Writing Before Dawn

A question that often comes up for writers, especially those with full-time jobs, is “When do you find time to write?”  More often than you’d think, the answer involves getting up one or two hours early and locking oneself in one’s home office (which is sometimes just a commandeered closet) and tapping away first thing every day.

I am not, as the saying goes, “a morning person.”

As much as I love writing, I need my sleep and I’m terrible at going to bed early.  Give me more time curling up under my blankets and hitting the snooze alarm!  If I’m going to steal extra time in my regular routine for writing, it is not that time.

But what if it were only for a month or two?  Yeah, sure, I’ll give it a try.

So that’s what I’ve been doing for the past few weeks: getting up just a little earlier, and free-writing for exactly 30 minutes.  At this time of year, that means getting up in the dark.  There’s no trace of dawn against the window-blinds yet.  There are no birds singing outside my window, and even the cats aren’t yet begging for their breakfast.

It’s been a strange experience, but so long as I get a decent amount of sleep to off-set my shifted schedule, it’s actually been both relaxing and enjoyable.  Sometimes my little free-writes read more like journal entries, sometimes I note the last fading details of a dream, but other times I find myself typing out half-formed ideas for stories.  I don’t get very far in thirty minutes, but it’s something:  a seed that can become something more, if I turn it over a bit, if I plant it and nurture it patiently.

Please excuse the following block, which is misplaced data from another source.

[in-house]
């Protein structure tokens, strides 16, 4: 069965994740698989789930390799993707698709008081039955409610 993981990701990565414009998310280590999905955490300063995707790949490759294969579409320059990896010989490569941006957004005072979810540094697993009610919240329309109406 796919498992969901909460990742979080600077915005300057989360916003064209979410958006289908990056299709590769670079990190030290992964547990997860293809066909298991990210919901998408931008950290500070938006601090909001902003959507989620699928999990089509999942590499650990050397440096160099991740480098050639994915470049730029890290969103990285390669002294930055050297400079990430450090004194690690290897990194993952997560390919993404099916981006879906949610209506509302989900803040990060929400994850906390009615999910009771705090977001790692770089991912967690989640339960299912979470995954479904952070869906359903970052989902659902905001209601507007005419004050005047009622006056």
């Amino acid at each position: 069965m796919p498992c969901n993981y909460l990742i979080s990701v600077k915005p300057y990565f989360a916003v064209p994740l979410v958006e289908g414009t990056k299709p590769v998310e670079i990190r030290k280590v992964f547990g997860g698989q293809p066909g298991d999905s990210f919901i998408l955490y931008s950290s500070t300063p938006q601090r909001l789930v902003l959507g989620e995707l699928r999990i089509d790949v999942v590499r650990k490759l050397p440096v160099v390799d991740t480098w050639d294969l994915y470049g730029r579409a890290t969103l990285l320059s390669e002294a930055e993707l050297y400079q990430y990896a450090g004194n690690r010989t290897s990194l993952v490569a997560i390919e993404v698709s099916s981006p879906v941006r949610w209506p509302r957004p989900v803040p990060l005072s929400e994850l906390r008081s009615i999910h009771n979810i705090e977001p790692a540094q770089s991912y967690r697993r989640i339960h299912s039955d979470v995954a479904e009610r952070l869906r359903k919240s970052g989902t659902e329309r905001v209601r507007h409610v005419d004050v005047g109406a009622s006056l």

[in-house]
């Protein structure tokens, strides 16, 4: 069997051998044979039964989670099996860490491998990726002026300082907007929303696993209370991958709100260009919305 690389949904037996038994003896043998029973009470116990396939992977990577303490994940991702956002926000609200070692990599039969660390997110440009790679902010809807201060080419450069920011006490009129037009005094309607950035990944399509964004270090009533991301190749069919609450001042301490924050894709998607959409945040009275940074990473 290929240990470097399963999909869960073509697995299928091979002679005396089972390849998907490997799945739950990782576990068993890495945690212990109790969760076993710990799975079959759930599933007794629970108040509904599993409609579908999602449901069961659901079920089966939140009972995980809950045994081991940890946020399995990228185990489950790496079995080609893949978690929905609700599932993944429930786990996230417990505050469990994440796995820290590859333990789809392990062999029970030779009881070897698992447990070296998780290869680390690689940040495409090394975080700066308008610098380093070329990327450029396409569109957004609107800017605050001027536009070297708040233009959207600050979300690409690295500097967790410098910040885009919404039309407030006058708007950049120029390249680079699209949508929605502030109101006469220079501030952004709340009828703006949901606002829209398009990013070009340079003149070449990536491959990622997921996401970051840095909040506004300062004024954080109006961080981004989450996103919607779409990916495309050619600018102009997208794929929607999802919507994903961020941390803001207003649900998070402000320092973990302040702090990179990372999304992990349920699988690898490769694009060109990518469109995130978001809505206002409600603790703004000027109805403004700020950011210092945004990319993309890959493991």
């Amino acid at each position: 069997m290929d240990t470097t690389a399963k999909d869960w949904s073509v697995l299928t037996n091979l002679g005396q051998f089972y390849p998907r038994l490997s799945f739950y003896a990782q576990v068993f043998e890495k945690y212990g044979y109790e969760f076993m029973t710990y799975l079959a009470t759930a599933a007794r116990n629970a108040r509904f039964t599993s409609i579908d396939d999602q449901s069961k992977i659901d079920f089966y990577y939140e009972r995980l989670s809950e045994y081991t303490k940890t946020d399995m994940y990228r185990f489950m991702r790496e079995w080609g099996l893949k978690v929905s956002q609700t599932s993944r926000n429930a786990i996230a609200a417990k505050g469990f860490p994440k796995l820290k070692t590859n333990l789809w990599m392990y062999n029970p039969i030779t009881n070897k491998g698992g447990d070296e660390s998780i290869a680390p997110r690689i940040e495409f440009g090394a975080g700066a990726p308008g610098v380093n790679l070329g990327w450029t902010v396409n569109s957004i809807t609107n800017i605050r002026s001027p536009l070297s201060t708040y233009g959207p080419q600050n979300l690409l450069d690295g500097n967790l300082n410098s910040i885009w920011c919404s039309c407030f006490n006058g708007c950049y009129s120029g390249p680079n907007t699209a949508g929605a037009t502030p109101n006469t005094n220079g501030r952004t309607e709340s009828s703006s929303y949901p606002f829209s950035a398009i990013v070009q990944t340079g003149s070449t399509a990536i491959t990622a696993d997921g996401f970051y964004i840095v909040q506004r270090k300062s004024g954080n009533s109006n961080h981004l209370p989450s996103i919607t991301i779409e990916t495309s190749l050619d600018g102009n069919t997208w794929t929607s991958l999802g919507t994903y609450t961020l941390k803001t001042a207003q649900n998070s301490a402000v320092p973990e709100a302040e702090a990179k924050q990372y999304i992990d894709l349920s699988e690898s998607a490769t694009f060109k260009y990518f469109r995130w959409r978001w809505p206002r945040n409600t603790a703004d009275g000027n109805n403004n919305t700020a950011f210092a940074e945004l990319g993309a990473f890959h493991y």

There’s a weird mystery to writing before dawn:  the darkness, the quiet, and my brain still wrapped up in a sleepy haze.  Digging little nuggets out of the dark earth of my subconscious, which is still loose from being upturned and dug through in my dreams.  Mostly these story-nuggets move like fairy tales.  Mysterious witches make cryptic requests.  Castles and towers rise from mist-bound forests, while shapechangers lurk in deceptively comfortable cottages.  Heroes and heroines are bound by strange rules: you must wear a black coat when you leave, you must travel with a gray dog.

The timer goes off after thirty minutes.  I get up, wash my face, eat breakfast, feed the cats if my husband hasn’t already.  I get ready to face the rest of the day.  The stories slip away like dreams, and I think of other, far more mundane things.  By the time I reach the bus stop, with neither black coat nor gray dog, I will have forgotten most of what I’ve written only an hour beforehand.

But I will have written it.  The seeds are still there, in my pocket.  Ready to be planted.

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